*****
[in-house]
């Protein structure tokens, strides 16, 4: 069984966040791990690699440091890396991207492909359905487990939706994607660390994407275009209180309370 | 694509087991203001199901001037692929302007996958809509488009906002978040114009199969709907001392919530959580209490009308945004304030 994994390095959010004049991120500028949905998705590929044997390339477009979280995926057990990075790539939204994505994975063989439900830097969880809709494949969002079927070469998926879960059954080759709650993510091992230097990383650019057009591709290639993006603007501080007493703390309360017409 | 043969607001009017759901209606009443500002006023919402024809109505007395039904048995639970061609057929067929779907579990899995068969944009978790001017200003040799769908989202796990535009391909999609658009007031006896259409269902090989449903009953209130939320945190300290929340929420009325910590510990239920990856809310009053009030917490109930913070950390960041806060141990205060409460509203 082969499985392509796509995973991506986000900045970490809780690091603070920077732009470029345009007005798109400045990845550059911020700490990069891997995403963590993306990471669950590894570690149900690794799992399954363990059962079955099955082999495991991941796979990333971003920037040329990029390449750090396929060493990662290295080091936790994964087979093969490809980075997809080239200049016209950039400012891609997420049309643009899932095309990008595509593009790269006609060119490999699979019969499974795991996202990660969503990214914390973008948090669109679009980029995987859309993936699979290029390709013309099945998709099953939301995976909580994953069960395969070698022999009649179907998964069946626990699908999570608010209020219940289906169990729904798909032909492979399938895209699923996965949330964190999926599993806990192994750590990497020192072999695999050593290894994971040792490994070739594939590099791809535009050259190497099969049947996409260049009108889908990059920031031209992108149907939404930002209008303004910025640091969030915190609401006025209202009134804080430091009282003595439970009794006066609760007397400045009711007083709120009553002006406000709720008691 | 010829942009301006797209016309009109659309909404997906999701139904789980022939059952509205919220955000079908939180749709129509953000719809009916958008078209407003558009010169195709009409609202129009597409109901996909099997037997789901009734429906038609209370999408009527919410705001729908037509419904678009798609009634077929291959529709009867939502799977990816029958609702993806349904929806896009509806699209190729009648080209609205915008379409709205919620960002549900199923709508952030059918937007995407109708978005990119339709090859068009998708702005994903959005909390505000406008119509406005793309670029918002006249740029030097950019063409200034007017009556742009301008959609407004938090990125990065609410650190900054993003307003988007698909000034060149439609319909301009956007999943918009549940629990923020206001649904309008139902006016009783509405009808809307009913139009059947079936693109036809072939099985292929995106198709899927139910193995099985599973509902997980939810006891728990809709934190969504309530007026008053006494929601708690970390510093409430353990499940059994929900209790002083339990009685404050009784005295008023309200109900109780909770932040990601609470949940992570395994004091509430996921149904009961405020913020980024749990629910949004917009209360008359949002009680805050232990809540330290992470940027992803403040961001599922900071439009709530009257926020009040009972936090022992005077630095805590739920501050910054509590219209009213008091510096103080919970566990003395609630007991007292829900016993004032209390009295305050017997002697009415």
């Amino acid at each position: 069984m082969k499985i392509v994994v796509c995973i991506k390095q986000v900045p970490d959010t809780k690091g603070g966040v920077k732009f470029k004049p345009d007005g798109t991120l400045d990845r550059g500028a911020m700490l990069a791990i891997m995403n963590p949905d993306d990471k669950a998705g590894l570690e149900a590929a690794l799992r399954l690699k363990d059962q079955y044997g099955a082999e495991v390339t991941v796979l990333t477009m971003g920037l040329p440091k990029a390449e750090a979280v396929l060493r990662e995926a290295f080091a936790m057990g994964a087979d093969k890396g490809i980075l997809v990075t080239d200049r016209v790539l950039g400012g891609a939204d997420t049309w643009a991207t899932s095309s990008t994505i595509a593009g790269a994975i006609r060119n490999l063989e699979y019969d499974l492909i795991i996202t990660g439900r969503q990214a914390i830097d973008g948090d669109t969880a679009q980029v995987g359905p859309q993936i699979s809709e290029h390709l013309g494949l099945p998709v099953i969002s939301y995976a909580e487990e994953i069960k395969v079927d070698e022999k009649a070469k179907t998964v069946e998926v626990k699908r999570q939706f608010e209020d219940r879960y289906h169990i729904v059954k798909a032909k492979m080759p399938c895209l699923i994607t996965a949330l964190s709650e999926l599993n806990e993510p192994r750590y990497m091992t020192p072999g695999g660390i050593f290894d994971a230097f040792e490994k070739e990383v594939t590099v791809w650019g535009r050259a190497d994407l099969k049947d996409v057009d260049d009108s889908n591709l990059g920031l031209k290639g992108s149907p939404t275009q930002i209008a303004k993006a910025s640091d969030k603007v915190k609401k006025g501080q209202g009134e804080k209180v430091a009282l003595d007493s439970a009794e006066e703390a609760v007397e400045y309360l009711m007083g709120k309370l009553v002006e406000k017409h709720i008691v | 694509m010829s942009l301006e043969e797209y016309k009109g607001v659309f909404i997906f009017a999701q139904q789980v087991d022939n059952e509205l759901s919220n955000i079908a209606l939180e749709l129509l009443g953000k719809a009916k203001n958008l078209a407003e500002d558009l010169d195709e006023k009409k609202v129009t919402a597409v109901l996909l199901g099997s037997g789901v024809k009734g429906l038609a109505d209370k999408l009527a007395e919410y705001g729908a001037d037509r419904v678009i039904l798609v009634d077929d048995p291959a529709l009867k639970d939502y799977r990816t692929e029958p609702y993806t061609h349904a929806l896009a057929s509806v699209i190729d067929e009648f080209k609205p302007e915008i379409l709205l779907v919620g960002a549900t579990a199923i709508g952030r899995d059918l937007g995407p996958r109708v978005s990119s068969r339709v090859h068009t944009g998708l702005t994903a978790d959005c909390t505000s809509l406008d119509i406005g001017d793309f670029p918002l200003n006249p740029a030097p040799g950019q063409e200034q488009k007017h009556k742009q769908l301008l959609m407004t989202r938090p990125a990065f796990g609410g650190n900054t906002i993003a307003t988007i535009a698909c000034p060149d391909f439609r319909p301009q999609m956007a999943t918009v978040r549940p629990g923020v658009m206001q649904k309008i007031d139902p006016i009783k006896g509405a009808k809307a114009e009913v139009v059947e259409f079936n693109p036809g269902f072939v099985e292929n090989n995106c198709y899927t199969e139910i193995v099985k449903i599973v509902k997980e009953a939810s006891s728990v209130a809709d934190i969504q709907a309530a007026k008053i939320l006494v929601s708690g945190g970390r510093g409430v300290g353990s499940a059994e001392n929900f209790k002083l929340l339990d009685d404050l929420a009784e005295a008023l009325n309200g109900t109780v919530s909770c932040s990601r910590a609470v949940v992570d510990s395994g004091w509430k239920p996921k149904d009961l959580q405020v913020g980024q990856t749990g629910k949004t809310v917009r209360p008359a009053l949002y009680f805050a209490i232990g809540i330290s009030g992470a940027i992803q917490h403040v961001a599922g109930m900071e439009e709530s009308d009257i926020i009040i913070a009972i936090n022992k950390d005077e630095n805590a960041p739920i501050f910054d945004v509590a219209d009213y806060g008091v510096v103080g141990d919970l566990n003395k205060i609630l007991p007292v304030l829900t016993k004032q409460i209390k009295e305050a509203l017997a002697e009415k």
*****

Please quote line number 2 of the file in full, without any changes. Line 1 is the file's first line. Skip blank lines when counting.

């Protein structure tokens, strides 16, 4: 069984966040791990690699440091890396991207492909359905487990939706994607660390994407275009209180309370 | 694509087991203001199901001037692929302007996958809509488009906002978040114009199969709907001392919530959580209490009308945004304030 994994390095959010004049991120500028949905998705590929044997390339477009979280995926057990990075790539939204994505994975063989439900830097969880809709494949969002079927070469998926879960059954080759709650993510091992230097990383650019057009591709290639993006603007501080007493703390309360017409 | 043969607001009017759901209606009443500002006023919402024809109505007395039904048995639970061609057929067929779907579990899995068969944009978790001017200003040799769908989202796990535009391909999609658009007031006896259409269902090989449903009953209130939320945190300290929340929420009325910590510990239920990856809310009053009030917490109930913070950390960041806060141990205060409460509203 082969499985392509796509995973991506986000900045970490809780690091603070920077732009470029345009007005798109400045990845550059911020700490990069891997995403963590993306990471669950590894570690149900690794799992399954363990059962079955099955082999495991991941796979990333971003920037040329990029390449750090396929060493990662290295080091936790994964087979093969490809980075997809080239200049016209950039400012891609997420049309643009899932095309990008595509593009790269006609060119490999699979019969499974795991996202990660969503990214914390973008948090669109679009980029995987859309993936699979290029390709013309099945998709099953939301995976909580994953069960395969070698022999009649179907998964069946626990699908999570608010209020219940289906169990729904798909032909492979399938895209699923996965949330964190999926599993806990192994750590990497020192072999695999050593290894994971040792490994070739594939590099791809535009050259190497099969049947996409260049009108889908990059920031031209992108149907939404930002209008303004910025640091969030915190609401006025209202009134804080430091009282003595439970009794006066609760007397400045009711007083709120009553002006406000709720008691 | 010829942009301006797209016309009109659309909404997906999701139904789980022939059952509205919220955000079908939180749709129509953000719809009916958008078209407003558009010169195709009409609202129009597409109901996909099997037997789901009734429906038609209370999408009527919410705001729908037509419904678009798609009634077929291959529709009867939502799977990816029958609702993806349904929806896009509806699209190729009648080209609205915008379409709205919620960002549900199923709508952030059918937007995407109708978005990119339709090859068009998708702005994903959005909390505000406008119509406005793309670029918002006249740029030097950019063409200034007017009556742009301008959609407004938090990125990065609410650190900054993003307003988007698909000034060149439609319909301009956007999943918009549940629990923020206001649904309008139902006016009783509405009808809307009913139009059947079936693109036809072939099985292929995106198709899927139910193995099985599973509902997980939810006891728990809709934190969504309530007026008053006494929601708690970390510093409430353990499940059994929900209790002083339990009685404050009784005295008023309200109900109780909770932040990601609470949940992570395994004091509430996921149904009961405020913020980024749990629910949004917009209360008359949002009680805050232990809540330290992470940027992803403040961001599922900071439009709530009257926020009040009972936090022992005077630095805590739920501050910054509590219209009213008091510096103080919970566990003395609630007991007292829900016993004032209390009295305050017997002697009415």